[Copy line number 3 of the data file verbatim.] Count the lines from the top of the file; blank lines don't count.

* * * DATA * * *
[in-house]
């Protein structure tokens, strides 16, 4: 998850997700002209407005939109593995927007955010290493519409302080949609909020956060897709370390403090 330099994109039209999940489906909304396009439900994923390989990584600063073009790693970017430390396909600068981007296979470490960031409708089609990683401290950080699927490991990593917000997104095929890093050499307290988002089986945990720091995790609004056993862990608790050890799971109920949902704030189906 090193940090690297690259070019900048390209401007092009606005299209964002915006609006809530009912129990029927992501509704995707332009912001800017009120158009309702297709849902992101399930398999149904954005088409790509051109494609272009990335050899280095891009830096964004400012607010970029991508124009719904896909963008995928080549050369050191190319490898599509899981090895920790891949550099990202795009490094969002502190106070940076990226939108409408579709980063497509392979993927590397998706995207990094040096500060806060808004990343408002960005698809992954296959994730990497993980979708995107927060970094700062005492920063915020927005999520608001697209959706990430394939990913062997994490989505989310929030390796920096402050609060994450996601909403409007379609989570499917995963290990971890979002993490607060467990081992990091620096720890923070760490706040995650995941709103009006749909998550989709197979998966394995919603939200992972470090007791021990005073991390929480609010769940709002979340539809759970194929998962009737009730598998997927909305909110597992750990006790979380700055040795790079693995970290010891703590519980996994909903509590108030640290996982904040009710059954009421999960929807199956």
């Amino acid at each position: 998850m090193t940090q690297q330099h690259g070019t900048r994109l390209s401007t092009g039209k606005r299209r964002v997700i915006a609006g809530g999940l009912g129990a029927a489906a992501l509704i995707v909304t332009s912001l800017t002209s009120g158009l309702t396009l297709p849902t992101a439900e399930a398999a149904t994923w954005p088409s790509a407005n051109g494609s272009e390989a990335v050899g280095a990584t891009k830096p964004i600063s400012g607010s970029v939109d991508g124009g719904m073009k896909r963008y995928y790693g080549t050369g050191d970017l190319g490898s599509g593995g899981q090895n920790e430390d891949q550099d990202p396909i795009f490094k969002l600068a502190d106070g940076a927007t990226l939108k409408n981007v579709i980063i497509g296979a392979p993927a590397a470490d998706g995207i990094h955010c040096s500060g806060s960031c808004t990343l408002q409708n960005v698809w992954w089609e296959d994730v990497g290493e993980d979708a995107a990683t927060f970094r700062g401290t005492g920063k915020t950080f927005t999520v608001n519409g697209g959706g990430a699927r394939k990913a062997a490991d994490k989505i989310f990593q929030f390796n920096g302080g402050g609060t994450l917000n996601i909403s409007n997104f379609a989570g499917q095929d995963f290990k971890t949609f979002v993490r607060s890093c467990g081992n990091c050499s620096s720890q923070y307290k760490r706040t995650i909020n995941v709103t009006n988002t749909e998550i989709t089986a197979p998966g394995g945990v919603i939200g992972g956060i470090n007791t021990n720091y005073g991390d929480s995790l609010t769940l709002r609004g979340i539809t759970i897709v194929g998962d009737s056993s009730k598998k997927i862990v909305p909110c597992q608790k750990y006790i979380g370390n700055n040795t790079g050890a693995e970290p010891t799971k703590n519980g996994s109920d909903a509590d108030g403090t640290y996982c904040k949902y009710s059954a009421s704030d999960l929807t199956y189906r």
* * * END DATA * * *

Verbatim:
């Amino acid at each position: 998850m090193t940090q690297q330099h690259g070019t900048r994109l390209s401007t092009g039209k606005r299209r964002v997700i915006a609006g809530g999940l009912g129990a029927a489906a992501l509704i995707v909304t332009s912001l800017t002209s009120g158009l309702t396009l297709p849902t992101a439900e399930a398999a149904t994923w954005p088409s790509a407005n051109g494609s272009e390989a990335v050899g280095a990584t891009k830096p964004i600063s400012g607010s970029v939109d991508g124009g719904m073009k896909r963008y995928y790693g080549t050369g050191d970017l190319g490898s599509g593995g899981q090895n920790e430390d891949q550099d990202p396909i795009f490094k969002l600068a502190d106070g940076a927007t990226l939108k409408n981007v579709i980063i497509g296979a392979p993927a590397a470490d998706g995207i990094h955010c040096s500060g806060s960031c808004t990343l408002q409708n960005v698809w992954w089609e296959d994730v990497g290493e993980d979708a995107a990683t927060f970094r700062g401290t005492g920063k915020t950080f927005t999520v608001n519409g697209g959706g990430a699927r394939k990913a062997a490991d994490k989505i989310f990593q929030f390796n920096g302080g402050g609060t994450l917000n996601i909403s409007n997104f379609a989570g499917q095929d995963f290990k971890t949609f979002v993490r607060s890093c467990g081992n990091c050499s620096s720890q923070y307290k760490r706040t995650i909020n995941v709103t009006n988002t749909e998550i989709t089986a197979p998966g394995g945990v919603i939200g992972g956060i470090n007791t021990n720091y005073g991390d929480s995790l609010t769940l709002r609004g979340i539809t759970i897709v194929g998962d009737s056993s009730k598998k997927i862990v909305p909110c597992q608790k750990y006790i979380g370390n700055n040795t790079g050890a693995e970290p010891t799971k703590n519980g996994s109920d909903a509590d108030g403090t640290y996982c904040k949902y009710s059954a009421s704030d999960l929807t199956y189906r």